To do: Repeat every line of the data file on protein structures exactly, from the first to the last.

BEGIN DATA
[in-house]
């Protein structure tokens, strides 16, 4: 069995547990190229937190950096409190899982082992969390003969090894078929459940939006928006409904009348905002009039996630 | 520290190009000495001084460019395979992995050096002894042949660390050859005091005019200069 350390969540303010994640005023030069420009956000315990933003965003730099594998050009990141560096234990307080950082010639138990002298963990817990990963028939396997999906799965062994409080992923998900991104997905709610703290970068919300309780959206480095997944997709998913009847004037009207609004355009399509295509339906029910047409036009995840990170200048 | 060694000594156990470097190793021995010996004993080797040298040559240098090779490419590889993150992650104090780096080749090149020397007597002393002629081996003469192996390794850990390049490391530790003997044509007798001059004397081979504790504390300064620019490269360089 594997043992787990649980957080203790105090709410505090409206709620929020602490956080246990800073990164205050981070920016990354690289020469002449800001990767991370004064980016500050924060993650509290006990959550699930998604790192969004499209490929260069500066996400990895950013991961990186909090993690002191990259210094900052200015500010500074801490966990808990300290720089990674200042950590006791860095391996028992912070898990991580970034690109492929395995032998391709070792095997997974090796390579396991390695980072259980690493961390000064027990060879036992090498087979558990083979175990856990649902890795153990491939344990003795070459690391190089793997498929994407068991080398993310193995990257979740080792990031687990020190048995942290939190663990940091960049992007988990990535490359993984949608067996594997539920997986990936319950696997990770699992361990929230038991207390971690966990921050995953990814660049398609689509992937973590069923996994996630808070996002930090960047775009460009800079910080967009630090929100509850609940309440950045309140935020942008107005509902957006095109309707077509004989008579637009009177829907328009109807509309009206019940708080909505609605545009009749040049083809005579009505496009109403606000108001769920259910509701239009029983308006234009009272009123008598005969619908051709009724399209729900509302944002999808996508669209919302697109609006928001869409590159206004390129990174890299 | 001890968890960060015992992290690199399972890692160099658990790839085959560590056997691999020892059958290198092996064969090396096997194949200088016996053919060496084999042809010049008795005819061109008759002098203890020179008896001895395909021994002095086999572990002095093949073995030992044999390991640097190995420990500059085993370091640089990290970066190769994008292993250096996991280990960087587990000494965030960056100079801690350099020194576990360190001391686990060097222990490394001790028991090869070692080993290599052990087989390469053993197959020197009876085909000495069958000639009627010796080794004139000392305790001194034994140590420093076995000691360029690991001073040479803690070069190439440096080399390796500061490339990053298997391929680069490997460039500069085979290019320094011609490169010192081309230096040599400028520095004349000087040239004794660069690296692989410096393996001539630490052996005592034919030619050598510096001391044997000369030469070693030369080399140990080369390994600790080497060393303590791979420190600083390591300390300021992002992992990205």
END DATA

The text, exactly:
[in-house]
């Protein structure tokens, strides 16, 4: 069995547990190229937190950096409190899982082992969390003969090894078929459940939006928006409904009348905002009039996630 | 520290190009000495001084460019395979992995050096002894042949660390050859005091005019200069 350390969540303010994640005023030069420009956000315990933003965003730099594998050009990141560096234990307080950082010639138990002298963990817990990963028939396997999906799965062994409080992923998900991104997905709610703290970068919300309780959206480095997944997709998913009847004037009207609004355009399509295509339906029910047409036009995840990170200048 | 060694000594156990470097190793021995010996004993080797040298040559240098090779490419590889993150992650104090780096080749090149020397007597002393002629081996003469192996390794850990390049490391530790003997044509007798001059004397081979504790504390300064620019490269360089 594997043992787990649980957080203790105090709410505090409206709620929020602490956080246990800073990164205050981070920016990354690289020469002449800001990767991370004064980016500050924060993650509290006990959550699930998604790192969004499209490929260069500066996400990895950013991961990186909090993690002191990259210094900052200015500010500074801490966990808990300290720089990674200042950590006791860095391996028992912070898990991580970034690109492929395995032998391709070792095997997974090796390579396991390695980072259980690493961390000064027990060879036992090498087979558990083979175990856990649902890795153990491939344990003795070459690391190089793997498929994407068991080398993310193995990257979740080792990031687990020190048995942290939190663990940091960049992007988990990535490359993984949608067996594997539920997986990936319950696997990770699992361990929230038991207390971690966990921050995953990814660049398609689509992937973590069923996994996630808070996002930090960047775009460009800079910080967009630090929100509850609940309440950045309140935020942008107005509902957006095109309707077509004989008579637009009177829907328009109807509309009206019940708080909505609605545009009749040049083809005579009505496009109403606000108001769920259910509701239009029983308006234009009272009123008598005969619908051709009724399209729900509302944002999808996508669209919302697109609006928001869409590159206004390129990174890299 | 001890968890960060015992992290690199399972890692160099658990790839085959560590056997691999020892059958290198092996064969090396096997194949200088016996053919060496084999042809010049008795005819061109008759002098203890020179008896001895395909021994002095086999572990002095093949073995030992044999390991640097190995420990500059085993370091640089990290970066190769994008292993250096996991280990960087587990000494965030960056100079801690350099020194576990360190001391686990060097222990490394001790028991090869070692080993290599052990087989390469053993197959020197009876085909000495069958000639009627010796080794004139000392305790001194034994140590420093076995000691360029690991001073040479803690070069190439440096080399390796500061490339990053298997391929680069490997460039500069085979290019320094011609490169010192081309230096040599400028520095004349000087040239004794660069690296692989410096393996001539630490052996005592034919030619050598510096001391044997000369030469070693030369080399140990080369390994600790080497060393303590791979420190600083390591300390300021992002992992990205």